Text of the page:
Learn About Hypersensitivity Pneumonitis
Hypersensitivity pneumonitis is a disease of the lungs in which your lungs become inflamed as an allergic reaction to inhaled dust, fungus, molds, or chemicals.
- Hypersensitivity pneumonitis is caused by an allergy to certain dusts (allergens) that you inhale.
- This allergy causes inflammation in your lungs.
- If detected early, and you avoid the allergy-producing substance, the inflammation can be reversed.
- Sometimes hypersensitivity pneumonitis can cause lung scarring if it is not detected early and you continue to be exposed to the substances.
What Is Hypersensitivity Pneumonitis?
Hypersensitivity pneumonitis is caused by an allergy to certain dust (allergens) that you breathe in. Commonly, these allergens are naturally occurring (organic). These allergens may be present at home, work, or in the environment. Commonly, these dusts contain fungus spores from moldy hay or bird droppings.
How Does Hypersensitivity Pneumonitis Affect Your Body?
When you breathe in the dust that you are allergic to, you will not notice any problems the first time. Some individuals may develop symptoms after a large exposure to the dust or after repeated smaller exposures. The tiny air sacs in the lungs become inflamed as their walls fill with white blood cells and, occasionally, the air sacs may also fill with fluid. The inflammation gets better within a few days if you no longer breathe in those dusts. If you breathe in those dusts repeatedly, the inflammation in the lung continues. This may lead to some portions of the lung developing scar tissue. When your lungs have scar tissue, you may have trouble breathing normally.
How Serious Is Hypersensitivity Pneumonitis?
Hypersensitivity pneumonitis can become a serious condition for some individuals whose lungs develop scarring. Lung scarring (also called pulmonary fibrosis) may occur in the later stages of the disease. The lung scarring is permanent. Unfortunately, there is no cure or effective treatment for chronic (or long-standing) hypersensitivity pneumonitis. The good news is that if the disease is caught in the early stages and if you avoid the dust, then it can be completely reversed. That is why it is very important to catch this disease in the early stages to prevent permanent lung damage.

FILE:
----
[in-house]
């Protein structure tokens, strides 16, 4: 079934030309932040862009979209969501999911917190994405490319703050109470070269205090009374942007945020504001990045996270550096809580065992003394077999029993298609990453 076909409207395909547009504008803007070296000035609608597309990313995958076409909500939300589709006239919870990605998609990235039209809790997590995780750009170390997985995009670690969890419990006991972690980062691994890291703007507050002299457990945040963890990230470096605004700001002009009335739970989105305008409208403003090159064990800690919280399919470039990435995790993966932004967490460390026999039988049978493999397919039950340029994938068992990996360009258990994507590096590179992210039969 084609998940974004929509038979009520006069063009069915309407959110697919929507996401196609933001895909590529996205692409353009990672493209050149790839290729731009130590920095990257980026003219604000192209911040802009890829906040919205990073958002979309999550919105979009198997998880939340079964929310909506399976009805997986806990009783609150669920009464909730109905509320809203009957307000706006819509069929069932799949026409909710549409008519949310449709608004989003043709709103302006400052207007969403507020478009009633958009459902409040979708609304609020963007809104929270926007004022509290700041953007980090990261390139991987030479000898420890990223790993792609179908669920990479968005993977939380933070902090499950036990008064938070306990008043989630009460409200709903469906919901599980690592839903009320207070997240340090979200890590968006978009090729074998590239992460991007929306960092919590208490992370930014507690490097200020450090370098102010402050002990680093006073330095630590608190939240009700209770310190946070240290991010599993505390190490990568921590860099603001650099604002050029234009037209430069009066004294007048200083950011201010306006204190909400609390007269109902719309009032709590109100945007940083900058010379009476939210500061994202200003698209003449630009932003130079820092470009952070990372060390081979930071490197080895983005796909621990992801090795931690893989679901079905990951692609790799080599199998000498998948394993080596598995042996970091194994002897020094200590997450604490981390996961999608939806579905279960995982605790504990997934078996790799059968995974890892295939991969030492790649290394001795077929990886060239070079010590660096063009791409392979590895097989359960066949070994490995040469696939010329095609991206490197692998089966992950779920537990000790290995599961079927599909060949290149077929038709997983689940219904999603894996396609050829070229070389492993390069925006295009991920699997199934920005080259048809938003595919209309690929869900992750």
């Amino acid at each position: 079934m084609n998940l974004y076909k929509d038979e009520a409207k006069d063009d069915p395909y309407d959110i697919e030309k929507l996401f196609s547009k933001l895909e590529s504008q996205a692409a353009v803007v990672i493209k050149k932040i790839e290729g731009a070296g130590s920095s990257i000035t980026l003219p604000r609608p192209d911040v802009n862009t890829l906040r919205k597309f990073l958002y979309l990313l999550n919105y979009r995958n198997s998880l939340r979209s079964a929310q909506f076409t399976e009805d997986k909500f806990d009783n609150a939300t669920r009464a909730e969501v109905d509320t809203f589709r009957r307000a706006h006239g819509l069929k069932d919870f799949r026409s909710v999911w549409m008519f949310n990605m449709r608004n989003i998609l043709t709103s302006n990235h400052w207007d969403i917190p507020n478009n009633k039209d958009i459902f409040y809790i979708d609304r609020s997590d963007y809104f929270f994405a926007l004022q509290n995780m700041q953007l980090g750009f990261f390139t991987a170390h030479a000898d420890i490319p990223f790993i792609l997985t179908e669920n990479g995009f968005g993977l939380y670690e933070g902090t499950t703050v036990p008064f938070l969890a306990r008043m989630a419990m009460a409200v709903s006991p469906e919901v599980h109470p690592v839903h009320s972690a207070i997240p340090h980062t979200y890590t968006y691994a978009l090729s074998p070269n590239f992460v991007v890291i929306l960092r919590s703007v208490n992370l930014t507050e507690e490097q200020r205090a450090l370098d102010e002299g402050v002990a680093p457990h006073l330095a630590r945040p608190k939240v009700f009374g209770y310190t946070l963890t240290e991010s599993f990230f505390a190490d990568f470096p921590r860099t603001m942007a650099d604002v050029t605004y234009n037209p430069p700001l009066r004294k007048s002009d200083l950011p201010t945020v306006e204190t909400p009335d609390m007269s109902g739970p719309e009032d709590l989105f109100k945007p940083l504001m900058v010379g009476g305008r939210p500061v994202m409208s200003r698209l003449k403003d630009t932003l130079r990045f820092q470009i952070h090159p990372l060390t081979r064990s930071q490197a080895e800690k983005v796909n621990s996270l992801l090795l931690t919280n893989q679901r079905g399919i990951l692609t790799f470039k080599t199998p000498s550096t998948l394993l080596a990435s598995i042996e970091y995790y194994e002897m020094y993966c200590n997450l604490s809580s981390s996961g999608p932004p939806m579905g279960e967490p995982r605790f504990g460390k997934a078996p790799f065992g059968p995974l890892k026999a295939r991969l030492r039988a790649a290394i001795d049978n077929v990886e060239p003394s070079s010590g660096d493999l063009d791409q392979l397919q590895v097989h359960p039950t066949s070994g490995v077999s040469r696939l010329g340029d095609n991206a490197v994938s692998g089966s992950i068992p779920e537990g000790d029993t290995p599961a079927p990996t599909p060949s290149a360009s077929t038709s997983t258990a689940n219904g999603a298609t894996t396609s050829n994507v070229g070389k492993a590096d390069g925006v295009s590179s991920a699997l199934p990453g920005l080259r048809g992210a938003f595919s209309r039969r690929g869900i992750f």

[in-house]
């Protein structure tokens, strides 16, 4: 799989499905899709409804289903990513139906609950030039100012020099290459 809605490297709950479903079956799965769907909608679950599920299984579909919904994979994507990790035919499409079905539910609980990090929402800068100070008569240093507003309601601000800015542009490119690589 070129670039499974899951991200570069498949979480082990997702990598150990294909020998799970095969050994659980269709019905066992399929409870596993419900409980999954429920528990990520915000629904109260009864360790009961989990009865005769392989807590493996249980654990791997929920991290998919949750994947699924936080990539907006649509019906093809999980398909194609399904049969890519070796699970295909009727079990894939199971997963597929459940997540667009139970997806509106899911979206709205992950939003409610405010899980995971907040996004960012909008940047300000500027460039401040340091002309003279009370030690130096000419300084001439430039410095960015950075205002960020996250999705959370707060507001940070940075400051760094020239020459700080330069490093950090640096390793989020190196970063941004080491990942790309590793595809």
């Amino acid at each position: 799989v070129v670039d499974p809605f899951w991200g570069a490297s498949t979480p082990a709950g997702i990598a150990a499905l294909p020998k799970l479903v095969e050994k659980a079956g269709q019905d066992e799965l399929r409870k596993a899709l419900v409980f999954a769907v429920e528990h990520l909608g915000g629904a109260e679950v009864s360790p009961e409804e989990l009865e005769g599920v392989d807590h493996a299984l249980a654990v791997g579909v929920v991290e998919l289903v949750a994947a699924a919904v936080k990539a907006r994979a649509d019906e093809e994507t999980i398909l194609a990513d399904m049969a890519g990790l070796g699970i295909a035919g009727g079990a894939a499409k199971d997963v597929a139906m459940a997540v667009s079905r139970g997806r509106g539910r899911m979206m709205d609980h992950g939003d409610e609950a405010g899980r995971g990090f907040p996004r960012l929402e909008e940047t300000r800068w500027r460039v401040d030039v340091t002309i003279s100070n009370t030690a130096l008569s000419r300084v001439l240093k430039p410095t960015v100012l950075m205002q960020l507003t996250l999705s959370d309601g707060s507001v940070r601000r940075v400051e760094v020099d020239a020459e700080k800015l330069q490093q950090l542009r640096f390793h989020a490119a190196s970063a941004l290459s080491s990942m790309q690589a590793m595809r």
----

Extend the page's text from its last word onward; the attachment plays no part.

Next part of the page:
Hypersensitivity Pneumonitis Symptoms, Causes, and Risk Factors
A variety of materials that are inhaled as a fine dust can cause hypersensitivity pneumonitis. It can take several months to a number of years to develop allergy to the dust. Only a small number of people who inhale this dust actually develop hypersensitivity pneumonitis.
What Are the Symptoms of Hypersensitivity Pneumonitis?
You may feel like you have caught the flu when the acute attack occurs. It appears about 4 to 6 hours after you inhale the dust. The symptoms seen are:
The initial symptoms may last for as little as 12 hours but may continue for several days in some individuals. If you have repeated exposure to the dust, the following symptoms may be seen.
- Shortness of breath, especially with activity
- Dry cough
- Unintentional weight loss
What Causes Hypersensitivity Pneumonitis?
There are more than 300 known substances that, when inhaled as a fine dust, have been known to cause hypersensitivity pneumonitis. Some commonly seen problems are given specific names related to the source of the dust, including
Farmer’s lung: seen in farmers and cattle workers, this condition is caused by breathing mold that grows on hay, straw, and grain.
Bird fancier’s lung: (also called pigeon breeder’s disease) caused by breathing particles from feathers or droppings of many species of birds.
Humidifier lung: can develop by breathing in fungus growing in humidifiers, air conditioners, and heating systems, particularly if they are not well maintained.
Hot tub lung: may develop by breathing in bacteria that may be found in the water vapor coming from indoor hot tubs.
What Are Risk Factors?